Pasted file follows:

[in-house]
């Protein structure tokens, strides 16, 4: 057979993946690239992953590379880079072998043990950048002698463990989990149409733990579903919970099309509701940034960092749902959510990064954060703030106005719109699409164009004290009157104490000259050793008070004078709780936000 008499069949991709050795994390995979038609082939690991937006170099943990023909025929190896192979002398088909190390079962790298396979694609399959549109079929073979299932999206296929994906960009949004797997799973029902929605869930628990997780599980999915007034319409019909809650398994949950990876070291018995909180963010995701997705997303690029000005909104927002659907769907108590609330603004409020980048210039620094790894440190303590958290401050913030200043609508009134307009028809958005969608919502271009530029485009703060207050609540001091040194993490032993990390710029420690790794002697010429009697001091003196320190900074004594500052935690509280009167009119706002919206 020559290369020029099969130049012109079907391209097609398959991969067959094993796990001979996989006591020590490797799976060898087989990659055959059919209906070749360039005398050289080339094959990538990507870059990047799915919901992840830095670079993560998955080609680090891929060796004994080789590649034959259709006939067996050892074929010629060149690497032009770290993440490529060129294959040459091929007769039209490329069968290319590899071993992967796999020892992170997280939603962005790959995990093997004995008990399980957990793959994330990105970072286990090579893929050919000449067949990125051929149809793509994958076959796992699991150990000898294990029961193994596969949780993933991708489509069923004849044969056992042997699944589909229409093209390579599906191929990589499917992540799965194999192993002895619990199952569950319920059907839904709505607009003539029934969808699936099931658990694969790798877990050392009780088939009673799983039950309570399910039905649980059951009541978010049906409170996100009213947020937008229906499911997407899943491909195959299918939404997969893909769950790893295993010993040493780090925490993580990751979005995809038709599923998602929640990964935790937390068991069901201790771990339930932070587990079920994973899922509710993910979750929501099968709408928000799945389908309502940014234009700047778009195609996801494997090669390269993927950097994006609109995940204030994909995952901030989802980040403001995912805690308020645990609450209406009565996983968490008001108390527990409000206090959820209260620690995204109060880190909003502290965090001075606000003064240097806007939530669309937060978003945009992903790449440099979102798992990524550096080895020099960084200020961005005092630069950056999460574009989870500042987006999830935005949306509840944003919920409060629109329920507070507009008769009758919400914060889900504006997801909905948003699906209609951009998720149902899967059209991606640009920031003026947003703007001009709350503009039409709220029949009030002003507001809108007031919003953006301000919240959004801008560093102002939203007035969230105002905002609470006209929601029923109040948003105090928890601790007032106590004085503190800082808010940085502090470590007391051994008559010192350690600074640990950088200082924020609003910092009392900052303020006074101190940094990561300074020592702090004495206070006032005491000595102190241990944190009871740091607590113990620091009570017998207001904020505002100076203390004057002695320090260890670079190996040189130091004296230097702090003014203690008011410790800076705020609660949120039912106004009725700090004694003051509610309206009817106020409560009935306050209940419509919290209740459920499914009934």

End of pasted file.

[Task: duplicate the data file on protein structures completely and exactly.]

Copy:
[in-house]
């Protein structure tokens, strides 16, 4: 057979993946690239992953590379880079072998043990950048002698463990989990149409733990579903919970099309509701940034960092749902959510990064954060703030106005719109699409164009004290009157104490000259050793008070004078709780936000 008499069949991709050795994390995979038609082939690991937006170099943990023909025929190896192979002398088909190390079962790298396979694609399959549109079929073979299932999206296929994906960009949004797997799973029902929605869930628990997780599980999915007034319409019909809650398994949950990876070291018995909180963010995701997705997303690029000005909104927002659907769907108590609330603004409020980048210039620094790894440190303590958290401050913030200043609508009134307009028809958005969608919502271009530029485009703060207050609540001091040194993490032993990390710029420690790794002697010429009697001091003196320190900074004594500052935690509280009167009119706002919206 020559290369020029099969130049012109079907391209097609398959991969067959094993796990001979996989006591020590490797799976060898087989990659055959059919209906070749360039005398050289080339094959990538990507870059990047799915919901992840830095670079993560998955080609680090891929060796004994080789590649034959259709006939067996050892074929010629060149690497032009770290993440490529060129294959040459091929007769039209490329069968290319590899071993992967796999020892992170997280939603962005790959995990093997004995008990399980957990793959994330990105970072286990090579893929050919000449067949990125051929149809793509994958076959796992699991150990000898294990029961193994596969949780993933991708489509069923004849044969056992042997699944589909229409093209390579599906191929990589499917992540799965194999192993002895619990199952569950319920059907839904709505607009003539029934969808699936099931658990694969790798877990050392009780088939009673799983039950309570399910039905649980059951009541978010049906409170996100009213947020937008229906499911997407899943491909195959299918939404997969893909769950790893295993010993040493780090925490993580990751979005995809038709599923998602929640990964935790937390068991069901201790771990339930932070587990079920994973899922509710993910979750929501099968709408928000799945389908309502940014234009700047778009195609996801494997090669390269993927950097994006609109995940204030994909995952901030989802980040403001995912805690308020645990609450209406009565996983968490008001108390527990409000206090959820209260620690995204109060880190909003502290965090001075606000003064240097806007939530669309937060978003945009992903790449440099979102798992990524550096080895020099960084200020961005005092630069950056999460574009989870500042987006999830935005949306509840944003919920409060629109329920507070507009008769009758919400914060889900504006997801909905948003699906209609951009998720149902899967059209991606640009920031003026947003703007001009709350503009039409709220029949009030002003507001809108007031919003953006301000919240959004801008560093102002939203007035969230105002905002609470006209929601029923109040948003105090928890601790007032106590004085503190800082808010940085502090470590007391051994008559010192350690600074640990950088200082924020609003910092009392900052303020006074101190940094990561300074020592702090004495206070006032005491000595102190241990944190009871740091607590113990620091009570017998207001904020505002100076203390004057002695320090260890670079190996040189130091004296230097702090003014203690008011410790800076705020609660949120039912106004009725700090004694003051509610309206009817106020409560009935306050209940419509919290209740459920499914009934």